James Ira Fullmer
Born May 27, 1911, Died September 27, 1983
Researched and delivered by Robert J. Fullmer, son
I loved my father James very much and always felt lucky to have him as my father. We didn’t always agree and sometimes I could get angry with him, but I rarely expressed it to him. I could count the times that I knew he was angry at me on one hand and have fingers left over. He certainly had reason to be angry with me more than he did and I appreciated his understanding when I needed it. Learning about my father was a lifelong experience as I would find out things about him that I did not know even well after his passing. Nevertheless he was a fascinating person to me always and a fun loving, hard working, intimidating man who lived during a time of great change and who had to reverse many of his long-cherished beliefs about how life was to be lived.
James was born in Packwaukee, Wisconsin to William and Elizabeth (Holweck) Fullmer. He was the youngest of nine children. William was a blacksmith who owned his own shop in Packwaukee. Dad had pointed out the house they lived in when I was young, but I couldn’t identify it now. I believe James went to grade School in Packwaukee and left school after the eighth grade which was not uncommon in those days. He told my brother that he had actually started high school. Some people in the community began complaining that students weren’t getting enough homework, so teachers started to increase the homework. Dad finished his before the end of the school day so his teacher gave him more. Dad said that the teacher was being unfair to which the teacher responded, “if you don’t like it, quit.” Dad quit but told John that he wished his dad had made him go back, but he never did. Dad always thought that an education was something he had lost. He apparently vowed that his children would all receive a good education, which was realized with all of us. During this time, William bought a farm a few miles west of Packwaukee which was located along highway 82, just west of the current exit with I-39. The farm was a fruit and vegetable farm and was a farm that I visited as a child and even worked on with my uncle Herb who ran the farm until his death.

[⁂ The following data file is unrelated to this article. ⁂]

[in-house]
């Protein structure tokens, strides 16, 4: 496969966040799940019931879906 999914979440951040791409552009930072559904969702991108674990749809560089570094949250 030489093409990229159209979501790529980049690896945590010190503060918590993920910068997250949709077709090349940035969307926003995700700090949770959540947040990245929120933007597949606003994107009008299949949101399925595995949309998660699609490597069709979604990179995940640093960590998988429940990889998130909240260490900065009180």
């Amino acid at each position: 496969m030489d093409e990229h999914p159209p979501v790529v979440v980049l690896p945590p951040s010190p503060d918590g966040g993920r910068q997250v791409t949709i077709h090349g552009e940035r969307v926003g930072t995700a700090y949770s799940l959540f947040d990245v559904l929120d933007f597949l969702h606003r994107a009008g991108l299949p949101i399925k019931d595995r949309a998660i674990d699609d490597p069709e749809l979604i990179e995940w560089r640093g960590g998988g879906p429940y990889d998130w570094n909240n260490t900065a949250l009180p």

Young James certainly seemed to like farm life. He certainly saw himself as his mother’s protector and loyal son. William would spend winters in northern Wisconsin working as a blacksmith in a lumber camp and would return in time for spring planting. William did his share of drinking and fighting and James did not always appreciate how William would treat Lizzie, especially when he had been drinking. I never heard of any violence in the family. One such story goes like this: “Dad came home drunk and mother needed him to take care of something. He must have said something that upset her as he walked out the door because she started crying. I think I was twelve and figured I would set dad straight on just how he was treating mother. I found him slumped against a tree in the orchard and with all the authority and righteousness I could muster, I said, ‘Dad, mom wants you in the house and you need to get going.’ Dad opened his eyes and sat up looking me square in the eye and said, ‘You come to get me boy?’ I was hoping he wouldn’t get up because he seemed bigger than ever to me at that moment and I knew I was in this way over my head. I just walked away and he came in a little later.” William was a tough guy and rarely lost fights but James remembered him returning from a fight that he lost and it took him sometime to recover. Hearing these stories gave me one point of view about what life on the Fullmer farm was like but it would be countered many years later by a distant relative, Mabel MIller, who grew up on the farm next door. She thought William and LIzzie were the best. She described them as warm, loving, funny and kind where she always felt welcome. Times were very hard on their farm and they were always helped out and looked after by the Fullmers. She had only the fondest memories of the Fullmer family.